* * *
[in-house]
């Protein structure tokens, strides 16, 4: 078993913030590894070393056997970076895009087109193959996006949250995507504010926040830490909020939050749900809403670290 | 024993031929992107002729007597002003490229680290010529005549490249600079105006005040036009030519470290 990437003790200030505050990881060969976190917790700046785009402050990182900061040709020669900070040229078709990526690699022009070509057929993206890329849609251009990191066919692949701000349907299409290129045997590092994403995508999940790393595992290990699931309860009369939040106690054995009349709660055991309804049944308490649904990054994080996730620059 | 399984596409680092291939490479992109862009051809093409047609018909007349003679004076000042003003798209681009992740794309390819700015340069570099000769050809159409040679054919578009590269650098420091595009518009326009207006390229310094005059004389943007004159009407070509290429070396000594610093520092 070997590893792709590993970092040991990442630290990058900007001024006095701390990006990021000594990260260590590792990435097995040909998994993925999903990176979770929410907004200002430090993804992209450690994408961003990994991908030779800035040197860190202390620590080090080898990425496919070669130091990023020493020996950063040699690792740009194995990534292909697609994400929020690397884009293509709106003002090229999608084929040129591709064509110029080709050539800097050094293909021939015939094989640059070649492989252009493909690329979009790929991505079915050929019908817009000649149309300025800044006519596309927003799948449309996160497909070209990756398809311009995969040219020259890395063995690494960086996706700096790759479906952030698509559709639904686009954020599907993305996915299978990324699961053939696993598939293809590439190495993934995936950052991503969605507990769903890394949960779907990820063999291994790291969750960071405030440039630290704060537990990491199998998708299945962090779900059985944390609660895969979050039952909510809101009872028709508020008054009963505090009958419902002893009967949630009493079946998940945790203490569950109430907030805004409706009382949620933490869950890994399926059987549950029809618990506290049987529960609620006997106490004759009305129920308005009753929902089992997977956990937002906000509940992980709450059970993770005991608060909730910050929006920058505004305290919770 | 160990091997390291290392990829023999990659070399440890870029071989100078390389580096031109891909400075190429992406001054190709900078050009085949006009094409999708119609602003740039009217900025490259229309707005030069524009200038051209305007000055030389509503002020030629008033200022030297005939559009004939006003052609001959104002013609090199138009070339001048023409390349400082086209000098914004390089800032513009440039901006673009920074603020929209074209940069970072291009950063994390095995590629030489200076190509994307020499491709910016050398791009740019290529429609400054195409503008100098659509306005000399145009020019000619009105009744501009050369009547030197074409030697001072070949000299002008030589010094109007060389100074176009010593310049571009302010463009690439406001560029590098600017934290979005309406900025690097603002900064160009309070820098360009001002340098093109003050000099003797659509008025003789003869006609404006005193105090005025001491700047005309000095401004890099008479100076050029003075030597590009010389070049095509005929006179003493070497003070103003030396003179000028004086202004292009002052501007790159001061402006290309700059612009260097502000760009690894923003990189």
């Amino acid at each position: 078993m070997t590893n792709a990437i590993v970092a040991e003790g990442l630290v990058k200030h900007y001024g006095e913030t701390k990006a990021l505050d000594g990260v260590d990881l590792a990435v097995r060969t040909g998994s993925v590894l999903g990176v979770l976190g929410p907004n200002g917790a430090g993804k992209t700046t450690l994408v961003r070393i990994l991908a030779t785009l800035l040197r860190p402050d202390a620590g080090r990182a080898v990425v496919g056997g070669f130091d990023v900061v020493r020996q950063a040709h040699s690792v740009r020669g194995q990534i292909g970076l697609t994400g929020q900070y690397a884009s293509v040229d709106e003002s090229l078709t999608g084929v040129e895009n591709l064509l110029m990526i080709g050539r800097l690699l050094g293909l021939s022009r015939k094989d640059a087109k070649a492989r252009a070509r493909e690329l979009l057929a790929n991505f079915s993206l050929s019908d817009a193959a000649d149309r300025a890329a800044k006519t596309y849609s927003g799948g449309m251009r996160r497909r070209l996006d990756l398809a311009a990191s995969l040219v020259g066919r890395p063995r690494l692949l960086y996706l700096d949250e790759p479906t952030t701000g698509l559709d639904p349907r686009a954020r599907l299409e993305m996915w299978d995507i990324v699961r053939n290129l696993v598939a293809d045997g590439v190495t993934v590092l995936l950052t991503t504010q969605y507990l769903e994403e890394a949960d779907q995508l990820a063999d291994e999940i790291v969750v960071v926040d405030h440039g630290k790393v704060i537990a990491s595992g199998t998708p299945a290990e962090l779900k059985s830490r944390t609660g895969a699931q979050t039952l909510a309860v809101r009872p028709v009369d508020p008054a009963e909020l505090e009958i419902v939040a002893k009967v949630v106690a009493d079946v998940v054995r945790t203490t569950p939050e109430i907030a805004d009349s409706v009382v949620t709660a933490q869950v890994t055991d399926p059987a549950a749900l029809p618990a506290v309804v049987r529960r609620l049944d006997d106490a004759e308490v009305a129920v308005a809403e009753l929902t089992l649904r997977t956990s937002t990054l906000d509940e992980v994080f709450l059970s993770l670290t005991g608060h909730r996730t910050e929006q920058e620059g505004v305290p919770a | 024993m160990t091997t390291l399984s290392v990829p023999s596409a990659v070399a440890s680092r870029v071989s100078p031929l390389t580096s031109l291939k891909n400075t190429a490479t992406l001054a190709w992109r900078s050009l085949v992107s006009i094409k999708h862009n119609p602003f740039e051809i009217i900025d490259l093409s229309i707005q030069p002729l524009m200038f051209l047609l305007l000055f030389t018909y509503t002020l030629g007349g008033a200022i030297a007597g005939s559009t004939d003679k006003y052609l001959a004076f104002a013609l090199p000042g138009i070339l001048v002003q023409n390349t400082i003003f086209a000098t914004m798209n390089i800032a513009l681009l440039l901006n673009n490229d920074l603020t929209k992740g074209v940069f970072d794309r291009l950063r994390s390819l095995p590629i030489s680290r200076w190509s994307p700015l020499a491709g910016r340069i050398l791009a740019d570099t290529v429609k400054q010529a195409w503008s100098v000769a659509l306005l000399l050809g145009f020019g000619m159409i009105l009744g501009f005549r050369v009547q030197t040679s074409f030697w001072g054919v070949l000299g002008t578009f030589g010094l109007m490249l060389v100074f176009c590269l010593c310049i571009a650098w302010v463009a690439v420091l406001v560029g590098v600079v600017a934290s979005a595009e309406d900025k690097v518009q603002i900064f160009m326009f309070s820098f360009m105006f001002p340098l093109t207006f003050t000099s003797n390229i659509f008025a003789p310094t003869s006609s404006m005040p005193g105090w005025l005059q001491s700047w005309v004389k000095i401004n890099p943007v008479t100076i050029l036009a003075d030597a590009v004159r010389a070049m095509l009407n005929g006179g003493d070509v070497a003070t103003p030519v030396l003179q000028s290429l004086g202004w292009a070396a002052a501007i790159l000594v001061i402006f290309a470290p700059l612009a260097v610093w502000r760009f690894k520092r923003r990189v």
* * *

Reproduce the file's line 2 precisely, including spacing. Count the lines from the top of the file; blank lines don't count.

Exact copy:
């Protein structure tokens, strides 16, 4: 078993913030590894070393056997970076895009087109193959996006949250995507504010926040830490909020939050749900809403670290 | 024993031929992107002729007597002003490229680290010529005549490249600079105006005040036009030519470290 990437003790200030505050990881060969976190917790700046785009402050990182900061040709020669900070040229078709990526690699022009070509057929993206890329849609251009990191066919692949701000349907299409290129045997590092994403995508999940790393595992290990699931309860009369939040106690054995009349709660055991309804049944308490649904990054994080996730620059 | 399984596409680092291939490479992109862009051809093409047609018909007349003679004076000042003003798209681009992740794309390819700015340069570099000769050809159409040679054919578009590269650098420091595009518009326009207006390229310094005059004389943007004159009407070509290429070396000594610093520092 070997590893792709590993970092040991990442630290990058900007001024006095701390990006990021000594990260260590590792990435097995040909998994993925999903990176979770929410907004200002430090993804992209450690994408961003990994991908030779800035040197860190202390620590080090080898990425496919070669130091990023020493020996950063040699690792740009194995990534292909697609994400929020690397884009293509709106003002090229999608084929040129591709064509110029080709050539800097050094293909021939015939094989640059070649492989252009493909690329979009790929991505079915050929019908817009000649149309300025800044006519596309927003799948449309996160497909070209990756398809311009995969040219020259890395063995690494960086996706700096790759479906952030698509559709639904686009954020599907993305996915299978990324699961053939696993598939293809590439190495993934995936950052991503969605507990769903890394949960779907990820063999291994790291969750960071405030440039630290704060537990990491199998998708299945962090779900059985944390609660895969979050039952909510809101009872028709508020008054009963505090009958419902002893009967949630009493079946998940945790203490569950109430907030805004409706009382949620933490869950890994399926059987549950029809618990506290049987529960609620006997106490004759009305129920308005009753929902089992997977956990937002906000509940992980709450059970993770005991608060909730910050929006920058505004305290919770 | 160990091997390291290392990829023999990659070399440890870029071989100078390389580096031109891909400075190429992406001054190709900078050009085949006009094409999708119609602003740039009217900025490259229309707005030069524009200038051209305007000055030389509503002020030629008033200022030297005939559009004939006003052609001959104002013609090199138009070339001048023409390349400082086209000098914004390089800032513009440039901006673009920074603020929209074209940069970072291009950063994390095995590629030489200076190509994307020499491709910016050398791009740019290529429609400054195409503008100098659509306005000399145009020019000619009105009744501009050369009547030197074409030697001072070949000299002008030589010094109007060389100074176009010593310049571009302010463009690439406001560029590098600017934290979005309406900025690097603002900064160009309070820098360009001002340098093109003050000099003797659509008025003789003869006609404006005193105090005025001491700047005309000095401004890099008479100076050029003075030597590009010389070049095509005929006179003493070497003070103003030396003179000028004086202004292009002052501007790159001061402006290309700059612009260097502000760009690894923003990189």